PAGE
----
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World Crisis Ext Melt*


Aid for a World in Crisis

By James T. Morris

Wednesday, December 25, 2002; Page A29

In this season of sharing and goodwill, there is a sad truth to be faced: Despite the generosity of donor countries and the enormous sacrifices of relief workers, the humanitarian agencies are increasingly unable to respond fully to the world's ever mounting hunger crises.

It would be easy to say that the cause of this disturbing new phenomenon is simply a lack of cash. Yes, funding for humanitarian emergencies is never easy to secure, and traditional donor fatigue is certainly playing a part. But the main challenge comes from a surge in needs driven in part by armed conflict and political crises but, more important, by weather-related disasters. And in recent years both of these have been on the increase.

For example, in the current food crisis gripping southern Africa, new estimates of the number of hungry people requiring international aid from the World Food Programme have recently risen from 12.8 million to a staggering 14.4 million. At the same time, another serious drought looms over the Horn of Africa, where the number of people threatened by starvation has unexpectedly tripled to more than 10 million -- confronting international relief organizations with another crisis of vast proportions.

Simultaneously, on the other side of the African continent, drought in Mauritania is already causing serious hardship and is spreading to five neighboring countries. As many as 1.5 million people are threatened, and, depending on how the rains go, vast swaths of the western Sahel region could be affected.

In Central America, more than 1.5 million people have seen their food supplies wither because of drought, while across the ocean Asia is battling floods. In Afghanistan, four years of drought and conflict are still wreaking havoc with the lives of almost 10 million people. While the international community initially responded generously to appeals for aid, there is still a shortfall of contributions, and there are concerns of another outflow of refugees because of a lack of food.

Worse still, in North Korea 3 million hungry women, children and elderly people are being cut off from international aid because of a lack of contributions, and an additional 1.5 million people face a similar cutoff in January.

The combined needs of these 40 million people alone cannot be shrugged off as being faraway problems that will pass us by. Nor can the needs of 300 million hungry children worldwide. These children risk physical and mental stunting and will be a drag on the social, political and economic development of their societies.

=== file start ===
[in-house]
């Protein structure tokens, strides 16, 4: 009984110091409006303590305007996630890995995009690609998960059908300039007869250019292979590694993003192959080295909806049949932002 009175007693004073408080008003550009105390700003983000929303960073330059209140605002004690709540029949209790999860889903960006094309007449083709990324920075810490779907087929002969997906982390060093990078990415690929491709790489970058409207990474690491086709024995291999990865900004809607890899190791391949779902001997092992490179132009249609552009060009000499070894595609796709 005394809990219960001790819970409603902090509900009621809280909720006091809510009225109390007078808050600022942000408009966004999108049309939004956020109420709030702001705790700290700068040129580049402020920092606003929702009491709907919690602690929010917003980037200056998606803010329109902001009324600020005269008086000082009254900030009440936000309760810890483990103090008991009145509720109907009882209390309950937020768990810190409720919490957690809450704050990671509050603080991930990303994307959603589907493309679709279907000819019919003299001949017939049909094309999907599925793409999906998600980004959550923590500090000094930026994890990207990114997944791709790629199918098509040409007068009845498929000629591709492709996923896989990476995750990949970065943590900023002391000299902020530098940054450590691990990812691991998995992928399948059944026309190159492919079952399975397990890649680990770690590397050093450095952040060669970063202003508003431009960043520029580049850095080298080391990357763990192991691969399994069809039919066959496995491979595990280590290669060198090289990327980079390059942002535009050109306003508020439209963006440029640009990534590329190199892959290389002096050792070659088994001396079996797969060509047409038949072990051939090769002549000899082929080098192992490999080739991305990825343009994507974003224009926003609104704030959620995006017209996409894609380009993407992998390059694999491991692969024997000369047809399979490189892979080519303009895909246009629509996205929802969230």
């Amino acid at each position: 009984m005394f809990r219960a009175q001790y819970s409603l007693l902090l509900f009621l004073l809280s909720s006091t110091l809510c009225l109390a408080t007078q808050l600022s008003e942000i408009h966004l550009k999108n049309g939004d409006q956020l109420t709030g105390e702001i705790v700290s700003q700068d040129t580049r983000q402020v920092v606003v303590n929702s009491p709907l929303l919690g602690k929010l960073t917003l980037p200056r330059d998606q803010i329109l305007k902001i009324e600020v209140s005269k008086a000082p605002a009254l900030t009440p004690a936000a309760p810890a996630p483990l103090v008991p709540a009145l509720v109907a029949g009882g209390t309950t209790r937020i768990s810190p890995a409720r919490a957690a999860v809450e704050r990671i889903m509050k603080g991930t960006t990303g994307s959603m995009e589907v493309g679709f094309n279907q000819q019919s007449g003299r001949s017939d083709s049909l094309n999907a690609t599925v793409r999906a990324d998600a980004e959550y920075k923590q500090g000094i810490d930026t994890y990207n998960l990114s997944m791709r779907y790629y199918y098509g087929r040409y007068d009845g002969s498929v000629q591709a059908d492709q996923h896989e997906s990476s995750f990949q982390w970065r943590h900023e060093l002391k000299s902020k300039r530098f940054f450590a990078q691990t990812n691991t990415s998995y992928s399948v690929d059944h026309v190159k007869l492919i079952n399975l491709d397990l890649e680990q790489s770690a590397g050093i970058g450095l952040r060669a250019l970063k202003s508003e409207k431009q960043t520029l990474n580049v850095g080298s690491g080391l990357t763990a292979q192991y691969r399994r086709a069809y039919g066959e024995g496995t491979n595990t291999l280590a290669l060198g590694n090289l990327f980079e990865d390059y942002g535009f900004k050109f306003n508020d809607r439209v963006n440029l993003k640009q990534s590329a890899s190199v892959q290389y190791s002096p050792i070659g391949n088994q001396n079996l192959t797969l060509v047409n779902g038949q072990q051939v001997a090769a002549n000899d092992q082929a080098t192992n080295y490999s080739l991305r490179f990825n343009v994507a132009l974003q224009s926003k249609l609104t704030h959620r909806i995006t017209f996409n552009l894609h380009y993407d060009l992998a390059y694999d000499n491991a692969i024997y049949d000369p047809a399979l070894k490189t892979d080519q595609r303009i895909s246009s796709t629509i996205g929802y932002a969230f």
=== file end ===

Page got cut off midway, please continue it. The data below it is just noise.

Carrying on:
The reality is that the world has changed. Globalization has ensured that, like terrorism, hunger and poverty have a way of finding a way into our lives. They enter our consciousness through television images or spread into our societies through illegal migration as people are forced to abandon their homes to escape a life of suffering.

Our world has also changed in its expectations of governments and international agencies. For example, when the World Food Programme was created 40 years ago, it was essentially envisioned as a tool for using the enormous grain surpluses in producing countries to assist the needy.

Since then the emergence of a global 24-hour news culture has wrought profound changes. The well-meaning "good works" approach in responding to hunger crises has been overtaken by the imperative to prevent them and to do so efficiently. Modern society is not prepared to tolerate the face of mass hunger.

But the unfortunate reality is that agencies such as the World Food Programme, as well as hundreds of highly effective nongovernmental organizations, are finding it increasingly difficult to respond to world crises. Dependent on voluntary contributions, we are caught between the rising needs of millions of hungry people and government budgets that are already stretched and contending with a global economic downturn.

The difficulty is further compounded because most catastrophes are unanticipated and don't fit neatly into the budget planning process of governments. It is clear that business as usual is insufficient to address the rising humanitarian crises we confront. Few governments like to approach their legislatures to seek supplemental appropriations for crises that are thousands of miles away.

If we want to look at our television sets or glance at ourselves in a mirror without wincing, we will have to find new funding mechanisms to respond. This will require the determined focus and imagination of governments as well as the wholehearted support of ordinary citizens who are the final arbiters in deciding what kind of societies they want to live in.

The writer is executive director of the World Food Programme, the world's largest humanitarian agency.

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